On August 19th, a36-year-old named Ian Sherman won the Leadville 100 with a time of 17:34:51. Let that sink in for a moment. This alien/human/Zeus/Whitewalker “person” named Ian ran 100 miles—going from 9,200’to 12,600’ in elevation—in just under 18 hours. It’s not uncommon for some people (us) to take 18 hours to recover from a rosé hangover, and this guy ran for 100 miles straight. It’s not even worth feeling shame in the face of that kind of achievement because it’s just so impossibly impressive.
But then again, this was a race. It’s not like he was the only guy doing it. In fact, this year, 287 people completed the 100-mile run. (OK, you can feel shame now). If for some reason just reading these two paragraphs makes you jealous, don’t be too dismayed; the world’s calendar is filled with ultramarathons as equally insane as Leadville’s. A word to the wise: you should probably start with a regular marathon first, or maybe a half-marathon, or maybe a few laps around the local high school’s football field (we think East looks promising). But, if you’re really eager to test the elasticity of your glutes, here’s a list of five ultramarathons that you can do before next year’s Leadville 100. (Or in some cases, a few ways you might die out in the most epic way possible—under the flimsy façade of a race.
This may seem like a copout since the Sean O’Brien maxes out at 100 kilometers, but for the uninitiated, the Sean O’Brien is a great starting point to test your capacity for an ultramarathon. If you’ve never done one before, it’s probably a good idea to start with some training wheels—and this Malibu, CA charity stroll is exactly that. Plus, we’d argue that February is probably the best time to be in Southern California in the first place. That way, if you decide within the first 500 strides that ultramarathons aren’t for you, you get to spend the next 10 hours doing something more enjoyable in perfect LA weather.
OK, so let’s say you do have the physical willpower and flexibility to pull off a 100-mile ultramarathon without letting your conscience convince you that an all-day Margharitacation is a way better idea. If that’s the case, maybe you should give the Zion Ultra a whirl. Obviously Zion National Park is an absolutely breathtaking slice of America’s untouched landscape, but the race itself also boasts one of the higher completion rates (73%) among North America’s esteemed list of 100-mile ultramarathons. Plus, it sticks to a pretty solid 7,850’ elevation/descent, making it seem like kid’s play compared to Leadville’s 15,600’ (and 47% completion rate). Heck, the more we look at these stats, the more we’re encouraged to start prepping for April’s Zion Ultra ourselves. Oh wait, it’s a 100-mile race that lasts almost 30 hours? Never mind.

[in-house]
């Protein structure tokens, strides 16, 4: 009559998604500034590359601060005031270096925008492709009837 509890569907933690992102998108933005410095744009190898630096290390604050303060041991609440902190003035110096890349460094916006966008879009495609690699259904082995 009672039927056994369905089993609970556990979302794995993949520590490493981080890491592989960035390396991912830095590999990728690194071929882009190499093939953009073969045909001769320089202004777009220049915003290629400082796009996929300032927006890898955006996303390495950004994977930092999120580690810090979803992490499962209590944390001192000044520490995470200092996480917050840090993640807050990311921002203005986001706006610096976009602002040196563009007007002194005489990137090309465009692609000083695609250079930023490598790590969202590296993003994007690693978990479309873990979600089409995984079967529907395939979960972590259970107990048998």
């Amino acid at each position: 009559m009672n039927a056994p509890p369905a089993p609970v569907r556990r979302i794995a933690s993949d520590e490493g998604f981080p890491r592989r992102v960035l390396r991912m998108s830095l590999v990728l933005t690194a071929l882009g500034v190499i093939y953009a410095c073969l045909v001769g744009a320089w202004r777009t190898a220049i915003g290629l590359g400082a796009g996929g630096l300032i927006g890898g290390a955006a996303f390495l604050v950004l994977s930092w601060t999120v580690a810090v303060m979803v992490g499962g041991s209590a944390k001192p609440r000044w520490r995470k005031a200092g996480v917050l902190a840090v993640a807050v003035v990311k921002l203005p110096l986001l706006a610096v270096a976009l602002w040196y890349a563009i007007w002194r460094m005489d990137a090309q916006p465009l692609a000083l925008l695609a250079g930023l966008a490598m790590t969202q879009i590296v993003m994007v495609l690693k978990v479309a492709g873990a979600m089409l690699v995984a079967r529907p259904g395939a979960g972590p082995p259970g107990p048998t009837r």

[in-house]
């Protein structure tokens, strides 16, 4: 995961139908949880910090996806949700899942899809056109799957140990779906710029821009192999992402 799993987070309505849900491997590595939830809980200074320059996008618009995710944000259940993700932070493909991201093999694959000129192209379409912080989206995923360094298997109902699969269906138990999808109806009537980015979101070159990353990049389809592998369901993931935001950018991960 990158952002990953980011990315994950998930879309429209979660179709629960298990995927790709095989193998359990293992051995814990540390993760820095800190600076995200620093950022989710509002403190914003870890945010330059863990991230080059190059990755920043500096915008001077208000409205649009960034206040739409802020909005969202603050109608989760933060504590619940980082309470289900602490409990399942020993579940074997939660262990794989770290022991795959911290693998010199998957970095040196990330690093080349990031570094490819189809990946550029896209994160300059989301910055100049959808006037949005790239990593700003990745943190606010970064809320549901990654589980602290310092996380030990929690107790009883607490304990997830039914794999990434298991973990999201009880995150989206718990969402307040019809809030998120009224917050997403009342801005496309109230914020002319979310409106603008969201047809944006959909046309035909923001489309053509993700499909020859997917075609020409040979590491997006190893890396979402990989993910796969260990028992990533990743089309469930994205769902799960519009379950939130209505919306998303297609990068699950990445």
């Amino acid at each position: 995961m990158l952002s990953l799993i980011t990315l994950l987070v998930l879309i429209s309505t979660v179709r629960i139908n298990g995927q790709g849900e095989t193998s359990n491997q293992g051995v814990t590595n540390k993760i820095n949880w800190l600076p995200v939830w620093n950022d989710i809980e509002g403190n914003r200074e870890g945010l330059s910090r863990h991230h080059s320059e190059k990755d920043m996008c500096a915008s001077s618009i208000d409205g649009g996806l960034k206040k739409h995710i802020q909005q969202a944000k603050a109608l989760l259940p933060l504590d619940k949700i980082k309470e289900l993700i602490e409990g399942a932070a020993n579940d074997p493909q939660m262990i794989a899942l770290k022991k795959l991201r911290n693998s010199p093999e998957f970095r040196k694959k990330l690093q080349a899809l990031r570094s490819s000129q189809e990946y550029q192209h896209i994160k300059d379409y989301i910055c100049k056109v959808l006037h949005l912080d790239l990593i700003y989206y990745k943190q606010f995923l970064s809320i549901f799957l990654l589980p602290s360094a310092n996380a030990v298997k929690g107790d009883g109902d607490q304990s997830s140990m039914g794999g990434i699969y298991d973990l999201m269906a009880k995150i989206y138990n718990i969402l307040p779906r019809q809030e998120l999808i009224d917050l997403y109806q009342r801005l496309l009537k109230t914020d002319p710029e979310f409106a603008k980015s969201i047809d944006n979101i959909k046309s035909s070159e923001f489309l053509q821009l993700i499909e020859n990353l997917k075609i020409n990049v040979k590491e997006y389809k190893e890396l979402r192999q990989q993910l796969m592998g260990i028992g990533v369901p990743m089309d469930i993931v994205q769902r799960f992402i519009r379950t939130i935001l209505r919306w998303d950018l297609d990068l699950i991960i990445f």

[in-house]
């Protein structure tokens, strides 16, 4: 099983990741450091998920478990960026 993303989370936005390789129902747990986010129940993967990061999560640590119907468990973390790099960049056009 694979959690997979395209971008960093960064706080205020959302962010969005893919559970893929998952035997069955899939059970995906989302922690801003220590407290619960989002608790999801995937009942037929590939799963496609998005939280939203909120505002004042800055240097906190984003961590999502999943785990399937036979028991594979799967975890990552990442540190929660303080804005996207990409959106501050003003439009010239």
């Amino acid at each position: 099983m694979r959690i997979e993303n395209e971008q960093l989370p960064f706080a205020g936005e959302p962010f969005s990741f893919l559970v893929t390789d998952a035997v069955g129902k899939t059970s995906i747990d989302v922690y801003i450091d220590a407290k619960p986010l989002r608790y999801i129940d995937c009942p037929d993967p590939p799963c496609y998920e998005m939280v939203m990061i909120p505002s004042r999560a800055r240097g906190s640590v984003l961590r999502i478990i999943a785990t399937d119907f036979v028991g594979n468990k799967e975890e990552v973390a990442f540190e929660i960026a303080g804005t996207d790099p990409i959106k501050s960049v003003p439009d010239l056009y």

Grand to Grand Ultra
Here’s where things start to get weird. Leadville is insanely difficult, but it’s also one of the more popular ultramarathons, and in the same way that there are plenty of easier ultras, there are also quite a few harder ones. Like, way, way, way harder. For instance, the seven-day, “self-supported” Grand to Grand Ultra in October takes you 147-miles across the astoundingly beautiful landscape at the base of the Grand Canyon—then 19,000’ straight up to the end of the course. The cost to do this race is a hefty sum of $3,300, but if you’re at the point in your life where you think doing a 147-mile vertical run is a good idea, you’ve probably already done most things you’d otherwise do with that $3,300—in which case, cash is probably just a mortal’s penance to you.
Marathon Des Sables
Let’s paint a picture together, shall we? You’ve just wrapped up the Grand to Grand Ultra. As you pack your bags and head home with both a sense of accomplishment and the world’s most swollen legs, it dawns on you that you may have reached the apex of both ultramarathons and human physical achievement. A sense of existential dread settles into your mind’s eye as you feel for the first time on this ultramarathon adventure that there’s nothing else to strive for. What could possibly be more difficult than climbing the Grand Canyon? Then it dawns on you…the desert. Well, Mr.-or-Mrs.-Living-Inspirational-Poster, you’re in luck. The Marathon Des Sables in April is a six-day, 154-mile ultramarathon through the Sahara Desert. Not only will you be dealing with scorching heat and the psychological reality that you’re running through the Sahara, but you’re also running in sand. So, for 154-miles, you’ll be running in something the world’s greatest professional athletes only run in for a few hundred yards at a time. It’s that difficult. So yeah…good luck.
Well, here you are. You’ve finished the Marathon Des Sables, so now it’s time to bequeath your estate to the charity of your choice, say your final goodbyes, buy about $20,000 of REI’s most resilient winter gear, and head to the 6693 Ultra’s starting line in Canada’s Yukon Territory. From here, you run only 23 miles to the Arctic Circle, then between 120 and 350 miles to the Arctic Ocean. Temperatures regularly get to -50 degrees or lower. Hurricane-level winds plague your journey. You forget both the direction you’re heading, and the point of life itself as you travel across hundreds of miles of anonymous frozen earth. Oh yeah, and you’re doing this in FEBRUARY. In the ARCTIC.
But, once you’ve become the 20th person ever to finish the race, sit back and watch the credits roll in the sky above the Arctic Ocean. You have officially beaten the game of life.